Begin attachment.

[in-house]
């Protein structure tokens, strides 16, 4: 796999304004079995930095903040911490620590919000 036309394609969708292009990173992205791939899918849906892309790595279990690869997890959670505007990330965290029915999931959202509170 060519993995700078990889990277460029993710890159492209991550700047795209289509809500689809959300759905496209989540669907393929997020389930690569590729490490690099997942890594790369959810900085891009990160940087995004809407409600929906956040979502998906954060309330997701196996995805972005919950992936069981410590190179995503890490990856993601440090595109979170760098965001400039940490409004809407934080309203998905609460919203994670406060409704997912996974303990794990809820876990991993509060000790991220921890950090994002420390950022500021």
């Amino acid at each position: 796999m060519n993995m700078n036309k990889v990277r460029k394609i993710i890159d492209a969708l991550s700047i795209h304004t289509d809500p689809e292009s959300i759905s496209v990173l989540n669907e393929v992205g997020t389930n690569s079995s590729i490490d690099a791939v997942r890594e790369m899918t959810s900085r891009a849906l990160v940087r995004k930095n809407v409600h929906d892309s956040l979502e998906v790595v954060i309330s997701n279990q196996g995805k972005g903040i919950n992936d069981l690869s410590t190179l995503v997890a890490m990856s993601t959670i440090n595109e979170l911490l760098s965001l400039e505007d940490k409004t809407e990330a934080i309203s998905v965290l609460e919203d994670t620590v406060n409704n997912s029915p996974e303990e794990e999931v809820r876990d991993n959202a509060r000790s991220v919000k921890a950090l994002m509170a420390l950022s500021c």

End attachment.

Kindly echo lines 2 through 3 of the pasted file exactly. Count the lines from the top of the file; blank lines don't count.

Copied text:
């Protein structure tokens, strides 16, 4: 796999304004079995930095903040911490620590919000 036309394609969708292009990173992205791939899918849906892309790595279990690869997890959670505007990330965290029915999931959202509170 060519993995700078990889990277460029993710890159492209991550700047795209289509809500689809959300759905496209989540669907393929997020389930690569590729490490690099997942890594790369959810900085891009990160940087995004809407409600929906956040979502998906954060309330997701196996995805972005919950992936069981410590190179995503890490990856993601440090595109979170760098965001400039940490409004809407934080309203998905609460919203994670406060409704997912996974303990794990809820876990991993509060000790991220921890950090994002420390950022500021």
């Amino acid at each position: 796999m060519n993995m700078n036309k990889v990277r460029k394609i993710i890159d492209a969708l991550s700047i795209h304004t289509d809500p689809e292009s959300i759905s496209v990173l989540n669907e393929v992205g997020t389930n690569s079995s590729i490490d690099a791939v997942r890594e790369m899918t959810s900085r891009a849906l990160v940087r995004k930095n809407v409600h929906d892309s956040l979502e998906v790595v954060i309330s997701n279990q196996g995805k972005g903040i919950n992936d069981l690869s410590t190179l995503v997890a890490m990856s993601t959670i440090n595109e979170l911490l760098s965001l400039e505007d940490k409004t809407e990330a934080i309203s998905v965290l609460e919203d994670t620590v406060n409704n997912s029915p996974e303990e794990e999931v809820r876990d991993n959202a509060r000790s991220v919000k921890a950090l994002m509170a420390l950022s500021c």